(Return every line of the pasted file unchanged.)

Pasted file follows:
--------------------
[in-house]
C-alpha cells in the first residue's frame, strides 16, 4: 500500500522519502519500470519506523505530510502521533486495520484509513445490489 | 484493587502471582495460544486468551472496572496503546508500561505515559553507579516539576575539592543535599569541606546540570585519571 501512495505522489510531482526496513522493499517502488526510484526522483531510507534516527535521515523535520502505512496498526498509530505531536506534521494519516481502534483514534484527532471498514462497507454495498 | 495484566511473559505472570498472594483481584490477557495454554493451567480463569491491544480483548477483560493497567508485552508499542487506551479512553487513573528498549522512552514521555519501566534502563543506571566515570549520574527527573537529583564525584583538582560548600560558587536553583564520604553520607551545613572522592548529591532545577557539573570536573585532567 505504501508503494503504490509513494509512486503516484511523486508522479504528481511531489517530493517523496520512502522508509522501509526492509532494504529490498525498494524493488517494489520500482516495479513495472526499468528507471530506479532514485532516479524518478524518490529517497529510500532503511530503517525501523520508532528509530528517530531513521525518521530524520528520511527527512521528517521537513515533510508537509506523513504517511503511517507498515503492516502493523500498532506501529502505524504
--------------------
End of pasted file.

[in-house]
C-alpha cells in the first residue's frame, strides 16, 4: 500500500522519502519500470519506523505530510502521533486495520484509513445490489 | 484493587502471582495460544486468551472496572496503546508500561505515559553507579516539576575539592543535599569541606546540570585519571 501512495505522489510531482526496513522493499517502488526510484526522483531510507534516527535521515523535520502505512496498526498509530505531536506534521494519516481502534483514534484527532471498514462497507454495498 | 495484566511473559505472570498472594483481584490477557495454554493451567480463569491491544480483548477483560493497567508485552508499542487506551479512553487513573528498549522512552514521555519501566534502563543506571566515570549520574527527573537529583564525584583538582560548600560558587536553583564520604553520607551545613572522592548529591532545577557539573570536573585532567 505504501508503494503504490509513494509512486503516484511523486508522479504528481511531489517530493517523496520512502522508509522501509526492509532494504529490498525498494524493488517494489520500482516495479513495472526499468528507471530506479532514485532516479524518478524518490529517497529510500532503511530503517525501523520508532528509530528517530531513521525518521530524520528520511527527512521528517521537513515533510508537509506523513504517511503511517507498515503492516502493523500498532506501529502505524504